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Letters |

Reducing Opioid Abuse and Diversion

Perry G. Fine, MD; Scott M. Fishman, MD
JAMA. 2011;306(4):381-383. doi:10.1001/jama.2011.1042.
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To the Editor: Drs Volkow and McLellan1 recognize that it is by well-crafted, multifaceted public health approaches involving prescribers and the public that prescription opioid–related morbidity and mortality can be curtailed while preserving access to medically indicated opioid therapy. They point to important aspects of assessment and ongoing monitoring in risk management, including the use of urine drug testing. We are concerned that while overall costs of care and potential benefits of routine urine drug testing are being established,2 the coverage determination language of the Centers for Medicare & Medicaid Services and their contracted fiscal intermediaries does not support these contemporary principles of practice. For example, Medicare requires a suspicion of illicit drug use before covering routine preventive toxicology screens.3 This stands in contradiction to the position of Volkow and McLellan.1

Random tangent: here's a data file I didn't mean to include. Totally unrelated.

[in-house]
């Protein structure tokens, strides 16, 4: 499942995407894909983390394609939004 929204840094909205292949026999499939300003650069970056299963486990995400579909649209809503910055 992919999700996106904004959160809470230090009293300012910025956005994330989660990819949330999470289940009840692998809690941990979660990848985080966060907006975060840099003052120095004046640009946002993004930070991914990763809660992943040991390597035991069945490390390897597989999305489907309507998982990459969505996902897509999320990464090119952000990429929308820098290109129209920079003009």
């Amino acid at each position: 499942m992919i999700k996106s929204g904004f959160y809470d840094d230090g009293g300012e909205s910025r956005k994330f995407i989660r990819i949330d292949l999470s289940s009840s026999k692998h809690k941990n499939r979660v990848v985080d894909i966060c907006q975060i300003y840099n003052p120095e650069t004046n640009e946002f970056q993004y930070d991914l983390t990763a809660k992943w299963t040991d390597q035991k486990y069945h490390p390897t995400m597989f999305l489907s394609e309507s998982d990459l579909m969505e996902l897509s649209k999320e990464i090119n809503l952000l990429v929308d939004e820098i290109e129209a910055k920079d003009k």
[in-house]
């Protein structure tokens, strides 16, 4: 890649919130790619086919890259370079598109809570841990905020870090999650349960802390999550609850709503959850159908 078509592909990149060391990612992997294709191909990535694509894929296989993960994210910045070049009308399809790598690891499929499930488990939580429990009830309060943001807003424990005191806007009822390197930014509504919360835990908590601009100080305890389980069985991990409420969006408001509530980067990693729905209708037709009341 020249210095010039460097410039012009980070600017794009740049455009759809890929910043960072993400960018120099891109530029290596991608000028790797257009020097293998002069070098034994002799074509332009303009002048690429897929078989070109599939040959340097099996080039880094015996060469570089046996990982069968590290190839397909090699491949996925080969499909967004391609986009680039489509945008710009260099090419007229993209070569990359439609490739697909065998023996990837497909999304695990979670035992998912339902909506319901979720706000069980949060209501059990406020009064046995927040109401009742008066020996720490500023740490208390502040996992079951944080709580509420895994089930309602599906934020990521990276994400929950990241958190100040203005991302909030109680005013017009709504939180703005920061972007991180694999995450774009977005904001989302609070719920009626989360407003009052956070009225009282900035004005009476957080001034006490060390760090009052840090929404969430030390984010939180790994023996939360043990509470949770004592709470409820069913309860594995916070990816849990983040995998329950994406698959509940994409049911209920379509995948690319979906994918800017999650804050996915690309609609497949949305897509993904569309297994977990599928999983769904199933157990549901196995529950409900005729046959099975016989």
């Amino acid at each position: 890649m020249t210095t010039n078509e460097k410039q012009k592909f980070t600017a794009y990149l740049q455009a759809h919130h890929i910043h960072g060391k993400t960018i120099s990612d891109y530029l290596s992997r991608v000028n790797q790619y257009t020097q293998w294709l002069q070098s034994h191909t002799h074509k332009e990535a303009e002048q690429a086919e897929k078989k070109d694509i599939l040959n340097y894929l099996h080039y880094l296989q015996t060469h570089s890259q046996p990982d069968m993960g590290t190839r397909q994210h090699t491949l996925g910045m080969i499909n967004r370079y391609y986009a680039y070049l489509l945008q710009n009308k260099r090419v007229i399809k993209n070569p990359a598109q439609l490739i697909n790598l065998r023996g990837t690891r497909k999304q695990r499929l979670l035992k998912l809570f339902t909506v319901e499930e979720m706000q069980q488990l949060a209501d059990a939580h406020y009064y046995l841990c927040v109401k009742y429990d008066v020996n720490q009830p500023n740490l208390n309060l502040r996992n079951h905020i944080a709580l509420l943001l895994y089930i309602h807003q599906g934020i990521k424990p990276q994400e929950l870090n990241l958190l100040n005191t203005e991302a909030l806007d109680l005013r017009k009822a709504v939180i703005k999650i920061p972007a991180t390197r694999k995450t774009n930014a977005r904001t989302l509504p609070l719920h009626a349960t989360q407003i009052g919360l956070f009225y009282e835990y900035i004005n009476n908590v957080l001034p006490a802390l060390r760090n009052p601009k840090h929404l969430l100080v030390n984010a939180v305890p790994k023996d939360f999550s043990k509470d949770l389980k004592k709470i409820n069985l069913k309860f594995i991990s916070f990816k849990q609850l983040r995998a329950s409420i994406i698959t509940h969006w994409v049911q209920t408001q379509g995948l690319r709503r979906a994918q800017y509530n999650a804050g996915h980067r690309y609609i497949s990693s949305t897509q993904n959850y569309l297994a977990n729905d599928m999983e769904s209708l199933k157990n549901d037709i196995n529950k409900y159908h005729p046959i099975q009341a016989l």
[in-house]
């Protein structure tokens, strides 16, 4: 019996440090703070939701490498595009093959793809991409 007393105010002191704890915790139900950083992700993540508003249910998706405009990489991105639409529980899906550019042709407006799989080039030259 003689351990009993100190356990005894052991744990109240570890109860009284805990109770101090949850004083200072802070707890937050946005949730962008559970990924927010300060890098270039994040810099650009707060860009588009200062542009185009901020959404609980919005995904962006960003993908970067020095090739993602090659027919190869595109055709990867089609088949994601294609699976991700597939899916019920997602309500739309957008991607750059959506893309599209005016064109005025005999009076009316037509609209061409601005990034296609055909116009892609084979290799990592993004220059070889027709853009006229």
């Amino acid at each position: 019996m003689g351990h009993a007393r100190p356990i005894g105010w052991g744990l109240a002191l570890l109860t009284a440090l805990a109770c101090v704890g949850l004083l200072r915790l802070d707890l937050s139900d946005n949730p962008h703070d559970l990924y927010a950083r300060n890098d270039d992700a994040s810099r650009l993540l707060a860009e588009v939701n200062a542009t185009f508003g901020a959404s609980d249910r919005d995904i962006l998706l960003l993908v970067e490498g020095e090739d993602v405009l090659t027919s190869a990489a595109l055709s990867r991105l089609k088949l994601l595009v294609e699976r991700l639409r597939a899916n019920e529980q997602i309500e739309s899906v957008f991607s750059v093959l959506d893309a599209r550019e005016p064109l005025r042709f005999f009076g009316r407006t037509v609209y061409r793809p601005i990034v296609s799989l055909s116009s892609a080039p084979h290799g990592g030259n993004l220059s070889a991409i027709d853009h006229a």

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July 27, 2011
Nora D. Volkow, MD; Thomas A. McLellan, PhD
JAMA. 2011;306(4):381-383. doi:10.1001/jama.2011.1043.
July 27, 2005
David R. Gastfriend, MD
JAMA. 2005;294(4):426-427. doi:10.1001/jama.294.4.427-a.
July 27, 2005
Sally Satel, MD
JAMA. 2005;294(4):426-427. doi:10.1001/jama.294.4.426-b.
July 27, 2011
Stella Fitzgibbons, MD
JAMA. 2011;306(4):381-383. doi:10.1001/jama.2011.1040.
July 27, 2011
Steven M. Marcus, MD
JAMA. 2011;306(4):381-383. doi:10.1001/jama.2011.1041.
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